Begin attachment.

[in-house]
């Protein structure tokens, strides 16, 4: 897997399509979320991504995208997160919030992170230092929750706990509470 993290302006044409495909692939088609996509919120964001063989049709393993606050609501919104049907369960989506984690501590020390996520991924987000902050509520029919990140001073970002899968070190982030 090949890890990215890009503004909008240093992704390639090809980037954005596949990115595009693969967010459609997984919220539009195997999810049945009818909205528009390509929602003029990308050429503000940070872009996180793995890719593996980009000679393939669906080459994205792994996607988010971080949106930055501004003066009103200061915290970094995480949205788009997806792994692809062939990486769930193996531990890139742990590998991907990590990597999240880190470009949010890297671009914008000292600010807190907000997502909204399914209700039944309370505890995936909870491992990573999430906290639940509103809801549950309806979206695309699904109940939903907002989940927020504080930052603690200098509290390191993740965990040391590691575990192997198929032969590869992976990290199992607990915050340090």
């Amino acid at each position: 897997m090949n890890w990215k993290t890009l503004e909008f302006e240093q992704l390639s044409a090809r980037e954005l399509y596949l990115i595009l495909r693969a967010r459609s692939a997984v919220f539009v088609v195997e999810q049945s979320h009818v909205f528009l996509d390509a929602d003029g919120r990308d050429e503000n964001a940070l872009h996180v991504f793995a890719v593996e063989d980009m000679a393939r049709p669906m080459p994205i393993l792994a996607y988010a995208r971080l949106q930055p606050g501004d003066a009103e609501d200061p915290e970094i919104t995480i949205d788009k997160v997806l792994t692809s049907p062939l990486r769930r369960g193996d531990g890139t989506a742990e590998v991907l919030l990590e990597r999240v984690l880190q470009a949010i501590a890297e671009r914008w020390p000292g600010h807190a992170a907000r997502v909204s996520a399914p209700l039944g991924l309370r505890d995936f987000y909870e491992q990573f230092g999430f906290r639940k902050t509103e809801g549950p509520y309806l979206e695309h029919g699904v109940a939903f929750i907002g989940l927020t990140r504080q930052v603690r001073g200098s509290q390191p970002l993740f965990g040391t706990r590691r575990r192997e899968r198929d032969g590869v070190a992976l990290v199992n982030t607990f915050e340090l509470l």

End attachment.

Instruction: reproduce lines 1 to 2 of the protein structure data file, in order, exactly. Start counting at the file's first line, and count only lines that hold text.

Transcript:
[in-house]
């Protein structure tokens, strides 16, 4: 897997399509979320991504995208997160919030992170230092929750706990509470 993290302006044409495909692939088609996509919120964001063989049709393993606050609501919104049907369960989506984690501590020390996520991924987000902050509520029919990140001073970002899968070190982030 090949890890990215890009503004909008240093992704390639090809980037954005596949990115595009693969967010459609997984919220539009195997999810049945009818909205528009390509929602003029990308050429503000940070872009996180793995890719593996980009000679393939669906080459994205792994996607988010971080949106930055501004003066009103200061915290970094995480949205788009997806792994692809062939990486769930193996531990890139742990590998991907990590990597999240880190470009949010890297671009914008000292600010807190907000997502909204399914209700039944309370505890995936909870491992990573999430906290639940509103809801549950309806979206695309699904109940939903907002989940927020504080930052603690200098509290390191993740965990040391590691575990192997198929032969590869992976990290199992607990915050340090």